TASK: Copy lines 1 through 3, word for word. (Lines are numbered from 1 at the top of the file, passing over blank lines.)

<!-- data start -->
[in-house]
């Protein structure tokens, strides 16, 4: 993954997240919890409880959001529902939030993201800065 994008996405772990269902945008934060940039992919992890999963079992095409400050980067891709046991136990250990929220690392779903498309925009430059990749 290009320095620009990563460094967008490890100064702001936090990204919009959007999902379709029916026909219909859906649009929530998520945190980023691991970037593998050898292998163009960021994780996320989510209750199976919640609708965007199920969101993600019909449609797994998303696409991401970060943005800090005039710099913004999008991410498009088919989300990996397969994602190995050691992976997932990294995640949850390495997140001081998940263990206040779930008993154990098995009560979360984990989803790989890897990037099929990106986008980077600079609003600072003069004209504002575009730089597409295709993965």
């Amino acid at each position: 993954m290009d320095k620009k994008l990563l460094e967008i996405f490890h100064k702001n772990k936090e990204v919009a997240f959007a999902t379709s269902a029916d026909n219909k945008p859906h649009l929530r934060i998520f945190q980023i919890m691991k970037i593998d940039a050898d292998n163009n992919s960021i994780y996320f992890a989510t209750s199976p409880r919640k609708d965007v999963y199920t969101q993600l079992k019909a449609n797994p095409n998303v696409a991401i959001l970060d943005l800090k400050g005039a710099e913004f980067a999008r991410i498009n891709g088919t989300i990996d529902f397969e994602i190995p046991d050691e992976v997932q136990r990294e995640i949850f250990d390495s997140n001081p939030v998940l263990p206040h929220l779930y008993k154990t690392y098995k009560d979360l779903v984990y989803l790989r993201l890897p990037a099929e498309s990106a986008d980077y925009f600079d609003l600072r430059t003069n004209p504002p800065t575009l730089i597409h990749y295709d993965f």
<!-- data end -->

[in-house]
């Protein structure tokens, strides 16, 4: 993954997240919890409880959001529902939030993201800065 994008996405772990269902945008934060940039992919992890999963079992095409400050980067891709046991136990250990929220690392779903498309925009430059990749 290009320095620009990563460094967008490890100064702001936090990204919009959007999902379709029916026909219909859906649009929530998520945190980023691991970037593998050898292998163009960021994780996320989510209750199976919640609708965007199920969101993600019909449609797994998303696409991401970060943005800090005039710099913004999008991410498009088919989300990996397969994602190995050691992976997932990294995640949850390495997140001081998940263990206040779930008993154990098995009560979360984990989803790989890897990037099929990106986008980077600079609003600072003069004209504002575009730089597409295709993965």
């Amino acid at each position: 993954m290009d320095k620009k994008l990563l460094e967008i996405f490890h100064k702001n772990k936090e990204v919009a997240f959007a999902t379709s269902a029916d026909n219909k945008p859906h649009l929530r934060i998520f945190q980023i919890m691991k970037i593998d940039a050898d292998n163009n992919s960021i994780y996320f992890a989510t209750s199976p409880r919640k609708d965007v999963y199920t969101q993600l079992k019909a449609n797994p095409n998303v696409a991401i959001l970060d943005l800090k400050g005039a710099e913004f980067a999008r991410i498009n891709g088919t989300i990996d529902f397969e994602i190995p046991d050691e992976v997932q136990r990294e995640i949850f250990d390495s997140n001081p939030v998940l263990p206040h929220l779930y008993k154990t690392y098995k009560d979360l779903v984990y989803l790989r993201l890897p990037a099929e498309s990106a986008d980077y925009f600079d609003l600072r430059t003069n004209p504002p800065t575009l730089i597409h990749y295709d993965f």